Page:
Hi, I’m interviewing the labour candidate for Hume, I’m interested in what the nbn could do for regional Australia, in places like goulburn and yass with aging copper that frequently breaks down. More specifically where will turnbulls nodes be located is there any information or detail on this. Is there any idea in how much fibre cable will be to run to the node be it 100 m to a km. finally how will the upload speed affect. Idea conferencing, will it remain jerky as it currently is at low res.

    • 7seventech says:

      Scott

      I live in the Southern Highlands, so I understand the sort of copper problems Goulburn and similar face.

      The simple fact is, while we have some information, almost all is tentative at best and highly speculative and unlikely at the worst, from Turnbull’s policy. It is all down to NBNCo. and most probably Telstra who would need to be considerable consultants, if not builders of FTTN….assuming they agree to the deal of course which isn’t guaranteed either.

      Turnbull has stated his nodes will likely be located at Telstra pillars. As such, for a 71% coverage of premises with FTTN, it would cover 71% of the pillars (of which there are approx. 72 000) or around 55 000. Unfortunately, as several analysts have pointed out, this doesn’t work as up to 25% of premises, PARTICULARLY in regional areas, are considerably further (800m or more) from their pillars than their urban cousins. As such, considerably MORE nodes would be needed. Turnbull has not responded to this.

      There is also the fact that in 2006 the G9 consortium which put forward an FTTN design based on the pillar locations, was rebuffed by Telstra with them saying using the pillars as node locations is inefficient as the network is not designed for shortest line lengths based on pillar location. Telstra recommended the network be redesigned to accommodate the copper run analysis. (of which, of course…only Telstra knows about).

      Turnbull started out saying line lengths would be “about 800m” in 2011 to “no MORE than 800m” in 2012 to “average 500m” in their current policy. Take what you will from that….

      In terms of uploads- Turnbull will not guarantee uploads. He flatly refuses, saying it’s up to NBNCo. to chose the split. That is correct, but if he can’t even guarantee 5Mbps, it’s severely lacking for any serious interactive web productivity. While programs like Skype dynamically adjust and are usable, if hopeless, on uploads 1Mbps or less, serious online collaboration requires at LEAST 5Mbps, preferably 10. For online cloud working- such as real-time document editing etc, the higher the uploads the better the connection. Turnbull has only guaranteed a 25Mbps line speed (although he keeps saying “minimum downloads” which is contrary to what his own policy states). If that’s true, it will likely be a 20/5 minimum. If it IS download, then the line must be capable, presumably, of at least 30Mbps, unless he wants it to be WORSE than NBNCo’s current second tier…which would be ridiculous. He would do this with vectoring- a technology based on the principle of noise-cancelling on bundles of copper to try and ensure a minimum line speed. Problem is, only one company in the world has managed to get a minimum of 25Mbps downloads….and it required nearly 10 times the number of nodes on newer copper, than what Turnbull’s plan asks for. (Deutchse Telekom in Germany- 10 million premises)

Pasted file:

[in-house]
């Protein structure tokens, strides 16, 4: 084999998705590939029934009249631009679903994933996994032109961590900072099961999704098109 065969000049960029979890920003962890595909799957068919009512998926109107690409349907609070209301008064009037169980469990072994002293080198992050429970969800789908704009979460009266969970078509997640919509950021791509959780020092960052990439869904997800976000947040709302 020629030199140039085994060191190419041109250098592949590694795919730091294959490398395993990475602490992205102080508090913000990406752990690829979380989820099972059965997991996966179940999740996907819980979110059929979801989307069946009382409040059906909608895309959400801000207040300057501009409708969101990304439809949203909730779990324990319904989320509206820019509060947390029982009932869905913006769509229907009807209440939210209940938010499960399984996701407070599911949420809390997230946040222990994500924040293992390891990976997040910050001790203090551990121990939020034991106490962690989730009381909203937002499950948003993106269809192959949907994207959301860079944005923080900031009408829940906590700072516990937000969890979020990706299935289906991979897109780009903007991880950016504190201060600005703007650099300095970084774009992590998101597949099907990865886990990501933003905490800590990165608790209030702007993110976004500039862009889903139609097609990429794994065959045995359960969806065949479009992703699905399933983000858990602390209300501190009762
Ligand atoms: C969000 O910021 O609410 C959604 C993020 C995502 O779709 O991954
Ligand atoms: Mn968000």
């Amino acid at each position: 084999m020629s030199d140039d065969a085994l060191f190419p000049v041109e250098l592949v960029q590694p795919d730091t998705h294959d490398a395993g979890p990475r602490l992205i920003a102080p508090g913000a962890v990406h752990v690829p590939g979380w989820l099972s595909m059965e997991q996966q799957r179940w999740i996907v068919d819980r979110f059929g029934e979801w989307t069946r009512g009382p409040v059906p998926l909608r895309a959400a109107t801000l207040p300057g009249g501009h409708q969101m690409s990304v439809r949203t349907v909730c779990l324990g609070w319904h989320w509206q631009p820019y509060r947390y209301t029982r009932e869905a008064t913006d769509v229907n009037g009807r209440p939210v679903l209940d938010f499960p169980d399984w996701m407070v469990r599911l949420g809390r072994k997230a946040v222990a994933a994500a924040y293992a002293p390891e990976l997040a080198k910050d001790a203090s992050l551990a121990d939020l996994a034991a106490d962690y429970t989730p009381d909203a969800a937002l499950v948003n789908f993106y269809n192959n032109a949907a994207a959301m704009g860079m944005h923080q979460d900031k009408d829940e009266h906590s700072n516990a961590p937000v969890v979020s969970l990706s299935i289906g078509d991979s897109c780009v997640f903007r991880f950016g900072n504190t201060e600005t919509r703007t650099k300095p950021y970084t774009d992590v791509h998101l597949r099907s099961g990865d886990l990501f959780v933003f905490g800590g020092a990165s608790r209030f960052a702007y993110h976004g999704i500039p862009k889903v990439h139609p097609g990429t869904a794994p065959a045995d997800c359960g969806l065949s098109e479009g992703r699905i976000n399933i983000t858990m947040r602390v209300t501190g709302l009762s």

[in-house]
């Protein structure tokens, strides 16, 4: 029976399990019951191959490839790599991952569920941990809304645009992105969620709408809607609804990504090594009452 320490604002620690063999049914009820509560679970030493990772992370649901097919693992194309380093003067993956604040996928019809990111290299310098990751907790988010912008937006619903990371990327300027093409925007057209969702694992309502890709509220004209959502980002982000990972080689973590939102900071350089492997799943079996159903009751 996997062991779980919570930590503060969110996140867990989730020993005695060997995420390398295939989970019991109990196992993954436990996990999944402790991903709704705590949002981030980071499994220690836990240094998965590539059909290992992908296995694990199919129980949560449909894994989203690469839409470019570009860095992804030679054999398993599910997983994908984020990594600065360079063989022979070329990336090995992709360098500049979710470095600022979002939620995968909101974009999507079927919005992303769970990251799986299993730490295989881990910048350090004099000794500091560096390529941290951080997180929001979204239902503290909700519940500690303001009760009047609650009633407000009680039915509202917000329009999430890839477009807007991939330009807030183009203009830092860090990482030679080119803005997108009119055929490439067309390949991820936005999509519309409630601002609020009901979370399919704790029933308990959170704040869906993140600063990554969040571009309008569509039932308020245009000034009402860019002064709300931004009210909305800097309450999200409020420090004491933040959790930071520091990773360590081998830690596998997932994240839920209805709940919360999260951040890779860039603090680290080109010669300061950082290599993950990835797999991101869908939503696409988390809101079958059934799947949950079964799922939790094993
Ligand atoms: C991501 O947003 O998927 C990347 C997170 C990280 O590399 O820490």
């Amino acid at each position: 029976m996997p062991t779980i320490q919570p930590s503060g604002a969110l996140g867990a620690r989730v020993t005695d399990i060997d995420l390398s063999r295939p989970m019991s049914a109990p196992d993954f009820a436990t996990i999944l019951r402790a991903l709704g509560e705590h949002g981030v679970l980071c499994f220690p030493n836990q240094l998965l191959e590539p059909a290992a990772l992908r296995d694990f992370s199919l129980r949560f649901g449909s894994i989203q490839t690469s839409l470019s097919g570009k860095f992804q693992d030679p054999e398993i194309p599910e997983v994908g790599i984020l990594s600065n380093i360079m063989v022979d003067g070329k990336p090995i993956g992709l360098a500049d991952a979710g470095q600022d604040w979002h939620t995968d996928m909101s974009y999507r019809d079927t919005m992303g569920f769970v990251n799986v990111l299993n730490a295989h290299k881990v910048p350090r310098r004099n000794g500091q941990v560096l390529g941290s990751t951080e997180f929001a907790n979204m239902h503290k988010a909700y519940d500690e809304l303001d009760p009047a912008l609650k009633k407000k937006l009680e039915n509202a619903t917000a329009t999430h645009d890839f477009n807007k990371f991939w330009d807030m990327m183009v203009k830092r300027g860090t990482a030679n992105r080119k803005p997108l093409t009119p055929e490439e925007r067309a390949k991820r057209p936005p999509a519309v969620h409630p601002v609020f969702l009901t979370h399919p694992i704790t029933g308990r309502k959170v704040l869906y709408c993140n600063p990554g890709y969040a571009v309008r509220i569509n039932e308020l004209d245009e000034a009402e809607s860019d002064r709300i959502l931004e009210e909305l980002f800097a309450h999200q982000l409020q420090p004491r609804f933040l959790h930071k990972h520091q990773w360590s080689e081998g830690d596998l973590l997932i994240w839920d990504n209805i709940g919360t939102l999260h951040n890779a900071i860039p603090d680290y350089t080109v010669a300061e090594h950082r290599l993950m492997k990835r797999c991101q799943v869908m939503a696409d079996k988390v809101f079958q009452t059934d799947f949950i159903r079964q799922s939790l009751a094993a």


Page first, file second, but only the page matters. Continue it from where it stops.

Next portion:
There are far too many ifs ands and buts in their policy. Frankly, if the Coalition do win the election, it will be lucky to get off the ground. It is completely contrary to their mantra of “private enterprise does it better” to continue to finance NBNCo. to rollout ANY sort of NBN adn it will likely cost billions more and take several years longer than they want, therefore negating any real savings over the current NBN.

  18. 7luigiitau says:

    I had just read following a link, I very impress by your information on NBN and grateful, I had not spend a lot of time like you on research but I support this better technology as is a very important infrastructure that will benefit all Australian. Cutting corner as propose by the now Malcom Thurbul MP is not a good investment and I without offending had some doubt as for what I know he had interest in a company that should made him interest party. For such reason he should not influence the politic-economic in regard.
    Thank for your time for collecting all the information and sharing.
    Ciao, God bless.

  19. This is such a great site and still so relevant in 2016. I’ve worked on and off NBN contracts for the last 5 years and its been an absolute nightmare.